Norway's Catholic Church Fined for Adding Fake Members by Taking Names From Phone Book

A memorial service is held at Oslo Cathedral, as Norway marked the fourth anniversary of the 2011 attacks, in Oslo, Norway, July 22, 2015. Norway marked the fourth anniversary of the bombing of government buildings in Oslo, and shooting at the Labor Party youth camp on Utoeya island, killing in total 77 people. |

The Roman Catholic Church in Norway has reportedly been fined $140,000 for exaggerating its membership numbers with names from the phone book in order to receive state financial aid.

The Diocese of Oslo denied having intentionally lied about membership numbers, but admitted that there were mistakes made in the past.

"We've never done anything illegal or received too much money," the Catholic Church said in an official response, as reported by the Local.

"We have always recognized that we have made mistakes and an unfortunate practice in parts of our registration. This was cleaned up a long [time] ago."

Prosecutors said the church's chief administrative officer, Thuan cong Pham, has been charged with aggravated fraud, however, and accused the church of going through phone books between 2011 and 2014 to add immigrants with names suggesting they were from Catholic countries to their membership rolls. 

Many who found themselves on the list were not even aware that church officials had done so, prosecutors said.

State officials claim the Oslo diocese was able to obtain undue government subsidies because of the falsehoods surrounding the size of its membership.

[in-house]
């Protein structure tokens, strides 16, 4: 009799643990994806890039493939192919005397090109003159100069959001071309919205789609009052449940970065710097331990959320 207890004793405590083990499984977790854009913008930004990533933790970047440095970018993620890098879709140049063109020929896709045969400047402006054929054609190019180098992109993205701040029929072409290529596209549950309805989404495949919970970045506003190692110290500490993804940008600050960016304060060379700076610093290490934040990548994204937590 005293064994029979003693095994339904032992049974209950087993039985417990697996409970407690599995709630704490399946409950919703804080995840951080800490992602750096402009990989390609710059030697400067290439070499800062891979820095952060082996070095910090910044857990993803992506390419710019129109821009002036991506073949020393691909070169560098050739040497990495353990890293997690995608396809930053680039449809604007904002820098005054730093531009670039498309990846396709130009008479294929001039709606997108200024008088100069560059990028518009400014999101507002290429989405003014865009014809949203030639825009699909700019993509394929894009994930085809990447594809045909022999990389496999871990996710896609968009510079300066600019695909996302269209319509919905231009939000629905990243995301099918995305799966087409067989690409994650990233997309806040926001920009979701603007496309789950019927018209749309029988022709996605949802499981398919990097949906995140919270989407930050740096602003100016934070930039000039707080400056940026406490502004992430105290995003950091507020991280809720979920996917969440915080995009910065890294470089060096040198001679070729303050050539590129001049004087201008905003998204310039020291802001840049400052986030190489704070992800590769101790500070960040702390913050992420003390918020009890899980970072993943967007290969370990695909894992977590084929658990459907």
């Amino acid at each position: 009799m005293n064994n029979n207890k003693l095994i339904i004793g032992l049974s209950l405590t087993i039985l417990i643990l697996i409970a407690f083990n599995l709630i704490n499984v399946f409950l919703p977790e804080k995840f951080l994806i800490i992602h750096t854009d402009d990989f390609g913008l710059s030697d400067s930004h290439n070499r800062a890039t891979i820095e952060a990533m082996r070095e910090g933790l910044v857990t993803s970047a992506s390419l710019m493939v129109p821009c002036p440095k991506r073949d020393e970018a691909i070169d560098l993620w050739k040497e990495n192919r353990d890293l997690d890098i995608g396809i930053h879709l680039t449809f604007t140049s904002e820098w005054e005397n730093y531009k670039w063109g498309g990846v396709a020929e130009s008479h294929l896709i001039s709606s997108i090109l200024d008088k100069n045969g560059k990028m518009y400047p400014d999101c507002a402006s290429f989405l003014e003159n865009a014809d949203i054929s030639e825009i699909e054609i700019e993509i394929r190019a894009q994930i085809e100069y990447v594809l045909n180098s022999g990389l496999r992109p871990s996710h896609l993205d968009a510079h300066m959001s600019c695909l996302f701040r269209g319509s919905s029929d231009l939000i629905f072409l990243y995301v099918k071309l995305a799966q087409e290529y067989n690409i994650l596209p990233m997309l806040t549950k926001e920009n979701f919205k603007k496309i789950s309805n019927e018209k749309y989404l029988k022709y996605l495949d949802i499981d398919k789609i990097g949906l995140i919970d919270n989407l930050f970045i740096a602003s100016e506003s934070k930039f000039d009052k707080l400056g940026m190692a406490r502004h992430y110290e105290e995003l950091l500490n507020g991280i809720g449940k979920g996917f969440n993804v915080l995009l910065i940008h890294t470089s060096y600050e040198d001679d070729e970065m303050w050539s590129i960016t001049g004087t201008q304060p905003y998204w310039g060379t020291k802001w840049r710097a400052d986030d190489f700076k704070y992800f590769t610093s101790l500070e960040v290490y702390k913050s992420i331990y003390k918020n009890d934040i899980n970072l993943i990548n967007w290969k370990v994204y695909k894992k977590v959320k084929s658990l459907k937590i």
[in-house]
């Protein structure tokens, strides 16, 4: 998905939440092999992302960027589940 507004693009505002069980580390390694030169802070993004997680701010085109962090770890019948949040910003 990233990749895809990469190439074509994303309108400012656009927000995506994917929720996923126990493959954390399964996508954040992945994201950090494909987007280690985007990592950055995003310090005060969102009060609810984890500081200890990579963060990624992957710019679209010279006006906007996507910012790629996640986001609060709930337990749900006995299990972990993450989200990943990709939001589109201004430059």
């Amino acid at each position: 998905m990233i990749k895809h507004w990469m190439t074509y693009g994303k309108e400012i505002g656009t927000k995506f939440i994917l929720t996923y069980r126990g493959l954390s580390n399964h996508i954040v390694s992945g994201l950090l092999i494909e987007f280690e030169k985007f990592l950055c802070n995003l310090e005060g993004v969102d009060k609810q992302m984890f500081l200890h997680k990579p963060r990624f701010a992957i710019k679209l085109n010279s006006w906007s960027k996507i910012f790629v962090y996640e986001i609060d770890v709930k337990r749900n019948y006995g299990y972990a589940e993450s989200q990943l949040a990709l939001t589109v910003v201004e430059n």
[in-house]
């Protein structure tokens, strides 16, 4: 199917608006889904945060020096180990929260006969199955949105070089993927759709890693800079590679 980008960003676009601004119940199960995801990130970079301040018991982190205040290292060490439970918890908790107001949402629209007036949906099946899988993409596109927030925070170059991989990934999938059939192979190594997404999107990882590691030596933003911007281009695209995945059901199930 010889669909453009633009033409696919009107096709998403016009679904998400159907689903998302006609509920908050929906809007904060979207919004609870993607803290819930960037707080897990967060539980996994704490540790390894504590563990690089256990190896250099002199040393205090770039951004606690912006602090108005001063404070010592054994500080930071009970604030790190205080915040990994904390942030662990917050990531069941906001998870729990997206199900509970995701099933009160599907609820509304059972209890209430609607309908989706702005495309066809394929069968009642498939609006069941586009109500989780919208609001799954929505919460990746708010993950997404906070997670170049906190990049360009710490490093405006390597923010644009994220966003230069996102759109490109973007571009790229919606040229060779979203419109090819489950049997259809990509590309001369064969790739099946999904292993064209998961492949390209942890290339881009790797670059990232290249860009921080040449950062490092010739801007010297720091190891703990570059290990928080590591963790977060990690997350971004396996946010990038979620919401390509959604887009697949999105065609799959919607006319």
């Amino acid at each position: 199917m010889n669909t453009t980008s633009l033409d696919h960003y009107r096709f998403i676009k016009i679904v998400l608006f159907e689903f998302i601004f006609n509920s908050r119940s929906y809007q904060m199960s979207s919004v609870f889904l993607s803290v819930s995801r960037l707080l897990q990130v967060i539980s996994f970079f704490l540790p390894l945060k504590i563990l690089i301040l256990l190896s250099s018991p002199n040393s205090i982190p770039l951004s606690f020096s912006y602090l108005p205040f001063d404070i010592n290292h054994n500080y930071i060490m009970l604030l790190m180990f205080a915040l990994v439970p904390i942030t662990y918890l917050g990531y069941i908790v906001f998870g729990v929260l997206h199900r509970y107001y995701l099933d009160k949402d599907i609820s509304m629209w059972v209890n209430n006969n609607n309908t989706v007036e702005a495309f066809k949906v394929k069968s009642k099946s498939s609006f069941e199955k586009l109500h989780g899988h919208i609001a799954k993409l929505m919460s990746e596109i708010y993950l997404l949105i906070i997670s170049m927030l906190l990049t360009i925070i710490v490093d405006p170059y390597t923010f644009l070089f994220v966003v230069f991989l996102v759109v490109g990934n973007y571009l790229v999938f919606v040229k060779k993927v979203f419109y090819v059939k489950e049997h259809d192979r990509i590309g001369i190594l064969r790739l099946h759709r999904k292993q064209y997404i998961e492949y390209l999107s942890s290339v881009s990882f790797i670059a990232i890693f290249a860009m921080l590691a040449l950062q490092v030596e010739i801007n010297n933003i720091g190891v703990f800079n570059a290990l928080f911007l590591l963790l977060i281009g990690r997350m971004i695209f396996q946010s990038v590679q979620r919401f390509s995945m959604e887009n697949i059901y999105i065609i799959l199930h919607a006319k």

According to Crux, the Catholic Church in Norway has been in trouble with state officials before, and in February 2015 Bishop Bernt Ivar Eidsvig of Oslo was accused of membership inflation.

Catholics are a minority in Norway, with national statistics showing that only about 145,000 officially belong as members to the Catholic Church.

If the fine imposed by government officials is not paid, the Catholic Church will have to face a trial, reports added.

Christianity in Norway, along with other Scandinavian countries, has been seeing a decline in recent years, with the Lutheran Church, Norway's official state religion, experiencing a dramatic drop in numbers after it created a way for members to deregister online.

The Christian Post reported back in August that over 15,000 members left the Lutheran Church within the first four days after the website was put up.

Church council leader Kristin Gunleiksrud Raaum explained that the move was made in order for the church to become more transparent, and said that it will continue allowing easy dereigstration.

"We will continue to have a broad and open national church. But no one should be a member of a religious community against their will, and therefore I am glad that this self-solution is in place. Those who mistakenly listed as a member of the Norwegian Church or who do not wish to be members can now easily change their status, and it will give us a more accurate registry," Raaum said in an interview with AFP

Director Jens-Petter Johnsen of the Church Council further added that the exodus of members likely concerned those who had decided to leave the Church a long time ago, but had not yet made their decision official.

Follow Stoyan Zaimov on Facebook: CPSZaimov

Free CP Newsletters

Join over 250,000 others to get the top stories curated daily, plus special offers!


Most Popular

More In World